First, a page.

To start off, I should first mention my agreement with @stevengj 's previous post. It is highly likely that you would benefit overall by creating an actual package to house your new code.
Having said that, I noticed there being much confusion regarding the differences between
import. I think it is worth explaining these differences so you can avoid pitfalls like the one your issue has hilighted.
include(): What does it do?
Applying terminology typical programmers seem more familiar with: we could almost say that:
causes Julia to “compile”
some_file_with_code.jl — inline with said call (i.e. at the location/time the compiler reaches your call to
However, if I am to use more accurate terminology, I believe you should say that the Julia parser “parses” that file, and performs code lowering in order to store various symbols, modules, functions, etc. into a complex tree of data structures… Because what is technically known as the “compilation process” actually happens at a later time.
Point being, the code you
include() is available for use immediately after the call. Upon
inclu-sion, Julia generates the appropriate symbols, and makes them available to your current scope…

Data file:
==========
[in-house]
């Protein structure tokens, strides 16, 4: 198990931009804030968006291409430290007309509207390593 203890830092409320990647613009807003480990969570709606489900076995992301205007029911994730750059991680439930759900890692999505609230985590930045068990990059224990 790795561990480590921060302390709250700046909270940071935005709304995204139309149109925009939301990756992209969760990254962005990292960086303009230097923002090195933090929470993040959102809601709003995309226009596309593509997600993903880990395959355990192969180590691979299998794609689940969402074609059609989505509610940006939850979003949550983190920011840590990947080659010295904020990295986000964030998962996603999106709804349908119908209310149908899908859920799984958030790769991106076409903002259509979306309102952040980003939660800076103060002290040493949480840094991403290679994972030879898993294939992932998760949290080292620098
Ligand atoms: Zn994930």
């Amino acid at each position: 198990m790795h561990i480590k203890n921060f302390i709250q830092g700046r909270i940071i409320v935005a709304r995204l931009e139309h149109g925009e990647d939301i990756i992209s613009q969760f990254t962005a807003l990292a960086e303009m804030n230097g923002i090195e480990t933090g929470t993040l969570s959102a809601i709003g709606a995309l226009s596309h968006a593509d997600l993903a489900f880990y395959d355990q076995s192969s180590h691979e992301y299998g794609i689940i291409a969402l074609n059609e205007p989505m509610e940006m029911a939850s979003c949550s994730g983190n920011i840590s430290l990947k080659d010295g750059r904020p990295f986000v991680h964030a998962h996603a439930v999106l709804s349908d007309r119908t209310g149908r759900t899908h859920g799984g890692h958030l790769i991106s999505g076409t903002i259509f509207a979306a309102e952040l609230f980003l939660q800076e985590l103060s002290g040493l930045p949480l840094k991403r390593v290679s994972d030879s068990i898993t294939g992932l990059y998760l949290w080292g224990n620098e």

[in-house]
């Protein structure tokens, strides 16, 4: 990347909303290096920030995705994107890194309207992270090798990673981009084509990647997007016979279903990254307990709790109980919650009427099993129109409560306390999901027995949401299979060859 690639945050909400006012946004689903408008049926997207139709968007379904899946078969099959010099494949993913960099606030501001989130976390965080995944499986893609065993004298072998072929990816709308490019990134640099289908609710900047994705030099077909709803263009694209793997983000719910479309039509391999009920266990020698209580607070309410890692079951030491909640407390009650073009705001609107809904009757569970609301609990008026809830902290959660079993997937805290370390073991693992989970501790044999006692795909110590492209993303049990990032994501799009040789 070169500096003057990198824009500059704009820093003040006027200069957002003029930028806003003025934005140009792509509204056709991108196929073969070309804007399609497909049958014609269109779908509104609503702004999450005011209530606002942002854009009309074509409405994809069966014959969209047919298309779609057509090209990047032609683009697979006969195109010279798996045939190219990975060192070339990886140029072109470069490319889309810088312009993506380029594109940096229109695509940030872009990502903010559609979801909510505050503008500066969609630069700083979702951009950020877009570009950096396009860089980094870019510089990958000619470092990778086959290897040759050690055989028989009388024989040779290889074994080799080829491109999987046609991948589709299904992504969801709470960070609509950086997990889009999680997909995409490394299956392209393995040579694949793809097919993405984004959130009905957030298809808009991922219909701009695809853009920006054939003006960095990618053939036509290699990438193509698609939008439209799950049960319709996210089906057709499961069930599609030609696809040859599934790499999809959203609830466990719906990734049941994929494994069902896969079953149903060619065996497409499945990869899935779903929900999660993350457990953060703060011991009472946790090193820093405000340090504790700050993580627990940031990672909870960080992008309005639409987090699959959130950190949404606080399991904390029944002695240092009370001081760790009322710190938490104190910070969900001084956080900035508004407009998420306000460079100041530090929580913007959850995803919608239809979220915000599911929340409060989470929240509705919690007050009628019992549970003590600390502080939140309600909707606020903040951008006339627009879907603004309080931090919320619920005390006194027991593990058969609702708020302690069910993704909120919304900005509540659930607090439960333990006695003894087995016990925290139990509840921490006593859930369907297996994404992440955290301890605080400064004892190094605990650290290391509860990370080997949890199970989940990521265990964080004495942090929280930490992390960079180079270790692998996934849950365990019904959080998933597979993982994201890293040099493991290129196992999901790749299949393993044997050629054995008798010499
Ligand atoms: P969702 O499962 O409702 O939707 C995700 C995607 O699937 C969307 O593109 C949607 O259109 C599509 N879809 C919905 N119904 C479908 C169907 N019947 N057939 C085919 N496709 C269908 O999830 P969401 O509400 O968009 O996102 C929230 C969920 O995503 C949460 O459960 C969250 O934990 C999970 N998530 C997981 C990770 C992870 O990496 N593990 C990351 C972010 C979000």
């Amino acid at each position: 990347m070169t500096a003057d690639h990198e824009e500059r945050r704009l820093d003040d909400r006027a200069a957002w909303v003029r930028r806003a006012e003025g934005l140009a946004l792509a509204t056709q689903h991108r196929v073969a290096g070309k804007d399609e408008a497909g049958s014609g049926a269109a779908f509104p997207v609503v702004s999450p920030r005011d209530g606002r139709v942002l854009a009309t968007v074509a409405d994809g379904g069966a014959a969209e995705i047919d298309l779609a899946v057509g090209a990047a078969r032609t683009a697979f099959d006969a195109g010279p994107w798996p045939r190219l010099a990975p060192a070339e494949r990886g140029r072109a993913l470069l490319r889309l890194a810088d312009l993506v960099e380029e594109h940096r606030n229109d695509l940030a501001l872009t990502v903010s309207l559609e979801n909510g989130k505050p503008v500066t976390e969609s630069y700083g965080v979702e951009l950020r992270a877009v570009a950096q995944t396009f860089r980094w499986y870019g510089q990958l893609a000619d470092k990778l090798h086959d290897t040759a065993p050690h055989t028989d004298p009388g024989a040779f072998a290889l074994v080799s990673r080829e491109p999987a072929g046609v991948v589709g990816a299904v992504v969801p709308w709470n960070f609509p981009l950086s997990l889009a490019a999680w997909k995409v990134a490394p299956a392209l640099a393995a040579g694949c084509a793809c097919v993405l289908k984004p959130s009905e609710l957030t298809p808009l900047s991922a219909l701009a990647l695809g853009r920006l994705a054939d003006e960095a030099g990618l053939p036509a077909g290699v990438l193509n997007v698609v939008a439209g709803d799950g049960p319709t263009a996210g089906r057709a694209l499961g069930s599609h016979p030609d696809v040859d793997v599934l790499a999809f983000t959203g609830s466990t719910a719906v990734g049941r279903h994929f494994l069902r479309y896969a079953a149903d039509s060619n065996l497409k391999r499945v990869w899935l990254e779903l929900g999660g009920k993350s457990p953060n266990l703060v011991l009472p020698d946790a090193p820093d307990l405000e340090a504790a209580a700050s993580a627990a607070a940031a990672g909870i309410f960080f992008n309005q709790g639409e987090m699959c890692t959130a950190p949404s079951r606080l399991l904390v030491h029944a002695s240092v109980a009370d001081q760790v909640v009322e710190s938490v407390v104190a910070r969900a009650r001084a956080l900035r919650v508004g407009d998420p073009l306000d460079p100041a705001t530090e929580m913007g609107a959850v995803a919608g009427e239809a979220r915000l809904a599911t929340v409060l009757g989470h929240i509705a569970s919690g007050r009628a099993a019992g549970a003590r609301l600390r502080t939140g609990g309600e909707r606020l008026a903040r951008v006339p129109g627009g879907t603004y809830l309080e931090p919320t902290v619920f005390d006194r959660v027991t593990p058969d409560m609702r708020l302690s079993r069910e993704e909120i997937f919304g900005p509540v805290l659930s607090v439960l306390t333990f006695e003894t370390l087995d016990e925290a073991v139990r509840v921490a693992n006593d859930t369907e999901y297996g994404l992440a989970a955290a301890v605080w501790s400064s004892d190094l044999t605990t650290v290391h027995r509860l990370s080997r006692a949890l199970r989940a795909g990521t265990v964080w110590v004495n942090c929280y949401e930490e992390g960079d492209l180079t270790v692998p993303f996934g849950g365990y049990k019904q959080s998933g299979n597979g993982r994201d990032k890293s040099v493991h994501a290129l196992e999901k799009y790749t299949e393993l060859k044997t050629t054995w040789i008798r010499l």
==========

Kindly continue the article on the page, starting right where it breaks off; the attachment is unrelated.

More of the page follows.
And if you are wondering, calling:
from the Julia prompt makes the newly “lowered” code available in the module named >>
using: What does it do?
In the case where we are dealing with pure modules (not full-blown packages),
using SomeModuleSymbol gets Julia to import a symbol (here: your module’s name) into the current namespace.
Note that it would also automatically import any symbols that have been marked for exporting using "
export statements" (had you included any inside your module).
“Ok. So what’s wrong with my code?” (paraphrasing)
First off, when you:
include("name_module.jl"), Julia does the whole code-lowering thing, and makes “
name_module” available in your namespace.
Then, when you call:
Julia tries to re-import “
name_module” that is already available in said namespace.
So what do I do to fix this?
There is simply no need for the “
using .name_module” command in your example.
Instead, you can immediately start using the module that was made available by calling “
include("name_module.jl")”, as done here:
#using .name_module #Nope: Will re-import already existing symbol
#Just start using the module that is now available:
# rest of the code